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Netflix Denies There Was a Policy Change With VPNs 67

Dangerous_Minds writes "The other day, Slashdot linked to a TorrentFreak story saying that Netflix was cracking down on VPN users. But PCMag has a story that quotes a Netflix spokesperson saying that there was no change in their policy on VPNs. Freezenet also did some digging around and found very few reports saying there were VPN access issues and even more reports from users say that their VPN solution is working for the time being."
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Netflix Denies There Was a Policy Change With VPNs

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  • by houghi ( 78078 ) on Monday January 05, 2015 @11:18AM (#48736447)

    Does not mean they won't do it in the future. Especially when they are starting up in different countries.
    Although it also might be that they will be able to cut through the bullshit and just show their shows all over the world at the same time. They might have the leverage.

    • by TWX ( 665546 ) on Monday January 05, 2015 @11:37AM (#48736619)
      It's not really in Netflix's interest to bust people for doing it anyway, especially if they can truly claim ignorance of the scale of it. After all, restricting countries by IP address could be considered reasonable, plus they get the revenue of the subscriptions that they might not otherwise have if people in those countries specifically signed up for Netflix in order to do this.

      It probably won't happen unless content owners sue.
      • Unless Netflix is furnishing them with access logs.. They have no idea how many people are circumventing the access controls deployed by Netflix... And in the end Netflix doesn't care if people do as long as the courts agree Netflix is taking reasonable measures to restrict content to the licensed region..

      • I guess I'm missing something. Why would anyone need or want to use a VPN to connect to Netflix?
        • Content availability on Netflix varies drastically in different regions due to licensing restrictions imposed by the publishers and rights holders for the movies and shows they have on their service. For example, if you access Netflix in America there is considerably more content available than if you access it from Canada, although there is some content available in Canada not available in America. It's a bit of a mess but it all works on Netflix's end by matching your IP address to a specific region rath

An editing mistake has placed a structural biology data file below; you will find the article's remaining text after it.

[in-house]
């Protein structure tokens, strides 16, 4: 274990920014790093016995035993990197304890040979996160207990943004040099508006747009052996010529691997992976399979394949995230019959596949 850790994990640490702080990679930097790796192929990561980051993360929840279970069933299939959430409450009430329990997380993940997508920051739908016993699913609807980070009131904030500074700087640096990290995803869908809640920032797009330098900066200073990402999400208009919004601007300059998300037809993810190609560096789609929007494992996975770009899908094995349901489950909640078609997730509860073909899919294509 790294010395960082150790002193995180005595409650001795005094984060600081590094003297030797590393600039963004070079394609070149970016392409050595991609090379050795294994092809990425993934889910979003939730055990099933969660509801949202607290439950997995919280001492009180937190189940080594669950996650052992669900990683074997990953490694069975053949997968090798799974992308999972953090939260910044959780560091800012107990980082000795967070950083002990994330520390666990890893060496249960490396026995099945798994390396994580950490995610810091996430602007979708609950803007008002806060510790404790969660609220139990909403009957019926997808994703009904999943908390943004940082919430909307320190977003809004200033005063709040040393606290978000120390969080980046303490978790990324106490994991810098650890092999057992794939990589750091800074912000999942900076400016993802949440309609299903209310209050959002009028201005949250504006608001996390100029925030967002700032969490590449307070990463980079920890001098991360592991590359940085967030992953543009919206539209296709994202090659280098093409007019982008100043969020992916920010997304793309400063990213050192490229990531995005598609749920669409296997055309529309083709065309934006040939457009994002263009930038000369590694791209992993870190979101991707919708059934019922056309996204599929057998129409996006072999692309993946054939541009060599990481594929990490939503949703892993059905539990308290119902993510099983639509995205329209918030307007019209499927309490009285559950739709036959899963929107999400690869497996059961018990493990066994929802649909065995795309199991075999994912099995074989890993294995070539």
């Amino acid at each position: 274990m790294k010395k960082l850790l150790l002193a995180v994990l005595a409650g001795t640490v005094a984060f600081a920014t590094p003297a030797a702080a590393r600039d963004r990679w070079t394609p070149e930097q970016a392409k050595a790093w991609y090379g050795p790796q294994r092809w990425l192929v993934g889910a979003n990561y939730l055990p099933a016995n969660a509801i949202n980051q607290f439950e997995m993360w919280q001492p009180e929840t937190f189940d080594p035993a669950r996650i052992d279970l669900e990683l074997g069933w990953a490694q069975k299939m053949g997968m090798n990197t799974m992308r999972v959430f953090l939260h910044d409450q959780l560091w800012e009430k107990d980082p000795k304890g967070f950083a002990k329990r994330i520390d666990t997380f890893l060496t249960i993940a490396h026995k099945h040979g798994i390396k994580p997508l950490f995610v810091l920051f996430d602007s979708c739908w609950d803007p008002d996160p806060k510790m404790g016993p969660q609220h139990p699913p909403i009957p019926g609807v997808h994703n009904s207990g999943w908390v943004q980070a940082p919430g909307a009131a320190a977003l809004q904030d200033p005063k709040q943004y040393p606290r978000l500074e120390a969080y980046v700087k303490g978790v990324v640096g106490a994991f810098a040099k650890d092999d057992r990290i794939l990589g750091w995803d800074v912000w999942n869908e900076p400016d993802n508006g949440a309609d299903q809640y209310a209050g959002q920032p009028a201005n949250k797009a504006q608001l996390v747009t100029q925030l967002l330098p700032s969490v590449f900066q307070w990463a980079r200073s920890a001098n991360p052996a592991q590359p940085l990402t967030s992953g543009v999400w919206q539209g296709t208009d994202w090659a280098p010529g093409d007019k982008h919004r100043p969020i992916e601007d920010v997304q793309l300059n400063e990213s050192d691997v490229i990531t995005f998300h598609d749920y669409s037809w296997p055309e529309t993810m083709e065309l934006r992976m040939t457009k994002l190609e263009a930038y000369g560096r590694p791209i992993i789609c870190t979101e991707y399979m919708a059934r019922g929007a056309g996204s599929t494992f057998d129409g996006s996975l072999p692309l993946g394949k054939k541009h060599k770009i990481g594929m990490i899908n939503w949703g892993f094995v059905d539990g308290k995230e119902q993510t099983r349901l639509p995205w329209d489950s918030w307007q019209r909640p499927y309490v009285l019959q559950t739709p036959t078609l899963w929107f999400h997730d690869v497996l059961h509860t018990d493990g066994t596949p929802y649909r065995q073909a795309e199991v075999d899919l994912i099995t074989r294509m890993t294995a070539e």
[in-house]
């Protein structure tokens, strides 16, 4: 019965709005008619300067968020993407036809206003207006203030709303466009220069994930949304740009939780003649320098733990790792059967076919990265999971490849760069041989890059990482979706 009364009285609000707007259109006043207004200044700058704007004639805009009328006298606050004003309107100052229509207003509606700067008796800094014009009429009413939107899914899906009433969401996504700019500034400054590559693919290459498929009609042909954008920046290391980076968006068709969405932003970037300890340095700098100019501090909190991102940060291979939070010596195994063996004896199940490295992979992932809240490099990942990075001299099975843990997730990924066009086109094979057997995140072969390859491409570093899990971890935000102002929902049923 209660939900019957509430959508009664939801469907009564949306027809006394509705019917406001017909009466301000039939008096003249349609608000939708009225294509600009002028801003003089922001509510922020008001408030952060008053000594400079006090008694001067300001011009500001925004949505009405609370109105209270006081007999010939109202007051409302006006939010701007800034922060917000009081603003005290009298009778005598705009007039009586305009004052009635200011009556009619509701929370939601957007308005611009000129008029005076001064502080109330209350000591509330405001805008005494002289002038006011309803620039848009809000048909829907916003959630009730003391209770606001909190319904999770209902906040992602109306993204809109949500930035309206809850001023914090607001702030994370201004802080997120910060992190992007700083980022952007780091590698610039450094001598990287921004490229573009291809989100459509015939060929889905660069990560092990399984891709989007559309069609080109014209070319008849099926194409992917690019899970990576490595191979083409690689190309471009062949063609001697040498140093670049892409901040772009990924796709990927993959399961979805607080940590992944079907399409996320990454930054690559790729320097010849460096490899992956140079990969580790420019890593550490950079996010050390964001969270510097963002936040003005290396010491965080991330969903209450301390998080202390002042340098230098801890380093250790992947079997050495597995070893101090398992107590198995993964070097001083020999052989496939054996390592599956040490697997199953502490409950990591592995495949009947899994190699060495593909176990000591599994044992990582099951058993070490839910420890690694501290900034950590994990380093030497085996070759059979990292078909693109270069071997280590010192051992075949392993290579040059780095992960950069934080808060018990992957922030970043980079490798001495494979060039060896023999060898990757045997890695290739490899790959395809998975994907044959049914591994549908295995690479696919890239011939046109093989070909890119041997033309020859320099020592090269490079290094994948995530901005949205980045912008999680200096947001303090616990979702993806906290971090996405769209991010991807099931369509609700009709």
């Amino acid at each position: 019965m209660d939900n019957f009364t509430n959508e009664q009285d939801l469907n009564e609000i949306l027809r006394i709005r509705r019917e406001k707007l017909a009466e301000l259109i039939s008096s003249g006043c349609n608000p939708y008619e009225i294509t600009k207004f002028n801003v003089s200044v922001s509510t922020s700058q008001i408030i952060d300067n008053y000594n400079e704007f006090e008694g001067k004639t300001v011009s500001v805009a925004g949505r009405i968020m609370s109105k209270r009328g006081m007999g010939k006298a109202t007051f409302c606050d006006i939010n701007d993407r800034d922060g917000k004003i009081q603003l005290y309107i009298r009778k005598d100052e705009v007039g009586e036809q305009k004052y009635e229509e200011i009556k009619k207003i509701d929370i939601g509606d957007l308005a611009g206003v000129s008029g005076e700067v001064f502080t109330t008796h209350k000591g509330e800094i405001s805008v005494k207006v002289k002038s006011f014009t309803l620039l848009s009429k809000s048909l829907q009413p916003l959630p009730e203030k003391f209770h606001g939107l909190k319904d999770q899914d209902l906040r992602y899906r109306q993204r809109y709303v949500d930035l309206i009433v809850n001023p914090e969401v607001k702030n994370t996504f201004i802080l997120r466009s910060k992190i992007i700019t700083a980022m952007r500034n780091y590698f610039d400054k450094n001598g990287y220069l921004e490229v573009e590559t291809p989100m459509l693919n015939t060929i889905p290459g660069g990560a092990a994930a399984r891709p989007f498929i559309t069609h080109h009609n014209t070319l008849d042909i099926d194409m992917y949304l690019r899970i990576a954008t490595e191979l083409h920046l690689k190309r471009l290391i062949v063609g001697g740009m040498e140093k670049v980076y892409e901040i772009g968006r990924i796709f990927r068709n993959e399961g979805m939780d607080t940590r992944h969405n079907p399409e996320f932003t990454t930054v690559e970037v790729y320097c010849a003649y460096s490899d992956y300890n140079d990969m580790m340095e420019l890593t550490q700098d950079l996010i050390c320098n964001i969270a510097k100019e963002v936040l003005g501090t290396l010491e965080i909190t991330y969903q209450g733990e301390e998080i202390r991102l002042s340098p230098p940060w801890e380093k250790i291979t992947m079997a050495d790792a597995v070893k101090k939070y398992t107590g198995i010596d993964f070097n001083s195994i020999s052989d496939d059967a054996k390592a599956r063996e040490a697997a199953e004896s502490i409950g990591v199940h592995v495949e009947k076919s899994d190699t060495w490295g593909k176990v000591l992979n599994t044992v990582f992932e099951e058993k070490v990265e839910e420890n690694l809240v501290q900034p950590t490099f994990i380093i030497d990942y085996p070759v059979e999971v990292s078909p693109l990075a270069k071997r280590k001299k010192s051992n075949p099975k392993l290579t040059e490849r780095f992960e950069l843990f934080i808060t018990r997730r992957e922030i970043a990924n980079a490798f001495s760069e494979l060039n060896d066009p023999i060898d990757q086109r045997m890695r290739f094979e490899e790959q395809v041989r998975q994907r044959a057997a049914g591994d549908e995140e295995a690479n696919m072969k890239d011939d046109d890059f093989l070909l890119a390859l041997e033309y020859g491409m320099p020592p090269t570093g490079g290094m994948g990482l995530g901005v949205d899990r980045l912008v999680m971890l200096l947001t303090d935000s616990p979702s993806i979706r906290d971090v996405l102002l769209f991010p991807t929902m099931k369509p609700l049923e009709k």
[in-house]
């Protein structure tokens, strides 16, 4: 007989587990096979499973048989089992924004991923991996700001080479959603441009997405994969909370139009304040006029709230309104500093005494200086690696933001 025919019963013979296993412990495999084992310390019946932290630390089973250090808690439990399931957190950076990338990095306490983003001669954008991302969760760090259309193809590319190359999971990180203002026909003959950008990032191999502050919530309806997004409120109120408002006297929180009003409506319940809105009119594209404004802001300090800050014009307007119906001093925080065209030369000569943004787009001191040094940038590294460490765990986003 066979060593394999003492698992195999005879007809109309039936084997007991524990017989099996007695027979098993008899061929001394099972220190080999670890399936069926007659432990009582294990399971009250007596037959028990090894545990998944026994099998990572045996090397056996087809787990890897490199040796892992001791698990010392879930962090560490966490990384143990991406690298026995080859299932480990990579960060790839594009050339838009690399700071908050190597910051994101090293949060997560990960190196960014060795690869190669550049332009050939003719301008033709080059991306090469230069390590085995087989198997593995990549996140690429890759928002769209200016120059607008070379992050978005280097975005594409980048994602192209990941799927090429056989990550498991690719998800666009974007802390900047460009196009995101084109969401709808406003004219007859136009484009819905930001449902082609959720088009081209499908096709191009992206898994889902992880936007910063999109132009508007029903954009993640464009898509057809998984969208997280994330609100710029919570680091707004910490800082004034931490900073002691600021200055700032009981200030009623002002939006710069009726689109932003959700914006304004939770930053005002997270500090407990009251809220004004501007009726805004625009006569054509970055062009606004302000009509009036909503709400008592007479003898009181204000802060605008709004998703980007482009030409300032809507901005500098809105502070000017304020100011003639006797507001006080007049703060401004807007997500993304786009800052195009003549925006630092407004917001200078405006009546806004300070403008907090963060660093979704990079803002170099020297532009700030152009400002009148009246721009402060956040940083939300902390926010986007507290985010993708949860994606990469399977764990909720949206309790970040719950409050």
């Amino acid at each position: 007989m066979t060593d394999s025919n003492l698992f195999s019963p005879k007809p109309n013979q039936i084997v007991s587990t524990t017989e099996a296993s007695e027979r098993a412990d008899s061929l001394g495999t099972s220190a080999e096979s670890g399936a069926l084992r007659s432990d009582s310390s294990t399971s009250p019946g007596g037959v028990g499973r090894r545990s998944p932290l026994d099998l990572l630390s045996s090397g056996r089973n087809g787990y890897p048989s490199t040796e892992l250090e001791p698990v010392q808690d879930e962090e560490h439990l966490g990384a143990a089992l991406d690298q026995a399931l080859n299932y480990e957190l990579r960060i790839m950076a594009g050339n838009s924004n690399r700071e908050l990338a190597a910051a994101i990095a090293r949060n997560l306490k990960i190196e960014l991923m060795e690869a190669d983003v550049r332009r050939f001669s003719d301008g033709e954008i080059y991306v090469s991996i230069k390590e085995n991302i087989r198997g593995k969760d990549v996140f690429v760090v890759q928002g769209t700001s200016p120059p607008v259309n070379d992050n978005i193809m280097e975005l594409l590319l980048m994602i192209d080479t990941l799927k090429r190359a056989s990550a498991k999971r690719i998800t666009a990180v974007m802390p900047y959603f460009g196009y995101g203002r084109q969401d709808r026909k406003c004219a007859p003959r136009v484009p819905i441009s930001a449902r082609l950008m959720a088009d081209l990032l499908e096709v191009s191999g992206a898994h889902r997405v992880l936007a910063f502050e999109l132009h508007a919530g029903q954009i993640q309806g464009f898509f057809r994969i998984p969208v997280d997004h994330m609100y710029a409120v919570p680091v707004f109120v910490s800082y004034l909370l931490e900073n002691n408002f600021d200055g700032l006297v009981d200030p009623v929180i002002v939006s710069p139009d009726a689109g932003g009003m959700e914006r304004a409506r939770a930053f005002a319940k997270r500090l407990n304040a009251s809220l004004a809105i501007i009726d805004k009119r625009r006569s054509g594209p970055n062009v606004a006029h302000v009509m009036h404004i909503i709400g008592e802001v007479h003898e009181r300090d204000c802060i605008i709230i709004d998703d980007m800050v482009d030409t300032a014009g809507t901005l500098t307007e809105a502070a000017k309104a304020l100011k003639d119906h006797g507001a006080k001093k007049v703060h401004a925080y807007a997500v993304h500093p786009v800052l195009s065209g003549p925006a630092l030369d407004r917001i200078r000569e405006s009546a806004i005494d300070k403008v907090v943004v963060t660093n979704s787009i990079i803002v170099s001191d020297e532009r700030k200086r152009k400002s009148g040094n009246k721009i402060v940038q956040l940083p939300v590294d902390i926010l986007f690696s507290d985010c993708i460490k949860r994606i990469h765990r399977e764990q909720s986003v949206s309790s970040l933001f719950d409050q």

• I guess I'm missing something. Why would anyone need or want to use a VPN to connect to Netflix?

          Let's say that I normally live in the USA and I have a Netflix subscription. If I travel to Europe, and I want to stream a movie from Netflix, I am out of luck.

          Or, hypothetically, I share my subscription with a family member who doesn't live in the USA.

          • Ah, thank you all for the explanations.

            I didn't realize Netflix was now outside the US at all.

            • They have just started a service in Australia and probably view Australian customers of US netflix as competition they don't want. So they have started to clamp down on VPNs

            • by Anonymous Coward

              Yes I forgot. America, the only country in the world that matters...... to Americans. You should probably travel a bit. There's a great big world out there outside of 'Murica.

          • VM at home + NoMachine = using Netflix from anywhere without the need of VPN.

        • by Bengie ( 1121981 )
          Some ISPs have a congested connection to Netflix and VPN is many times an alternative uncongested route.
      • It probably won't happen unless content owners sue.

        Or the contracts come up for renewal and the content owners require netflix to agree to more explicit terms about what exactly they will do to minimise out-of-region users come renewal time.

      • It is in their best interests to have the impression that they are complying, and the plausibility that they are, so that content owners continue to maintain licence agreements with them, and don't sue or would have a hard time proving that Netflix isn't doing as much as it should be doing to prohibit access where required. That said, it is also in their best interest to do the bare minimum so as to allow some users to do this if they really want to so as to keep using the service.

        Last year for example in C

  • What, you mean TorrentFreak isn't a valid source of journalism that checks sources and facts before reporting something?